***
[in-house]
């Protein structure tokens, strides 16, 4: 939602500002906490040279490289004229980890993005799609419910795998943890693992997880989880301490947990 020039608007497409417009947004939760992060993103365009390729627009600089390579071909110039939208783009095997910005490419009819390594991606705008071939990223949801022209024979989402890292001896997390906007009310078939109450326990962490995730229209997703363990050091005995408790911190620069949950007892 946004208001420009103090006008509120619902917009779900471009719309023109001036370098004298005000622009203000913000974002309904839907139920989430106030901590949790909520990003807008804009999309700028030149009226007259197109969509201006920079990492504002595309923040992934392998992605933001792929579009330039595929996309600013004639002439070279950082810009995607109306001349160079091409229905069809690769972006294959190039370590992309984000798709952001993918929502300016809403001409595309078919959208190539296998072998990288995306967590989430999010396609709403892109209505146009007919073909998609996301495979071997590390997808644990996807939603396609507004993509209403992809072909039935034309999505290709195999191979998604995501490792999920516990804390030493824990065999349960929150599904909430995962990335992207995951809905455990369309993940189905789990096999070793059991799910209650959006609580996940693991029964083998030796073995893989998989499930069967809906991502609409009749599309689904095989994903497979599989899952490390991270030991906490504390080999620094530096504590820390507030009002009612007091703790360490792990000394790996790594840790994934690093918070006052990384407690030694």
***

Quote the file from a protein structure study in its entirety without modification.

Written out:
[in-house]
């Protein structure tokens, strides 16, 4: 939602500002906490040279490289004229980890993005799609419910795998943890693992997880989880301490947990 020039608007497409417009947004939760992060993103365009390729627009600089390579071909110039939208783009095997910005490419009819390594991606705008071939990223949801022209024979989402890292001896997390906007009310078939109450326990962490995730229209997703363990050091005995408790911190620069949950007892 946004208001420009103090006008509120619902917009779900471009719309023109001036370098004298005000622009203000913000974002309904839907139920989430106030901590949790909520990003807008804009999309700028030149009226007259197109969509201006920079990492504002595309923040992934392998992605933001792929579009330039595929996309600013004639002439070279950082810009995607109306001349160079091409229905069809690769972006294959190039370590992309984000798709952001993918929502300016809403001409595309078919959208190539296998072998990288995306967590989430999010396609709403892109209505146009007919073909998609996301495979071997590390997808644990996807939603396609507004993509209403992809072909039935034309999505290709195999191979998604995501490792999920516990804390030493824990065999349960929150599904909430995962990335992207995951809905455990369309993940189905789990096999070793059991799910209650959006609580996940693991029964083998030796073995893989998989499930069967809906991502609409009749599309689904095989994903497979599989899952490390991270030991906490504390080999620094530096504590820390507030009002009612007091703790360490792990000394790996790594840790994934690093918070006052990384407690030694």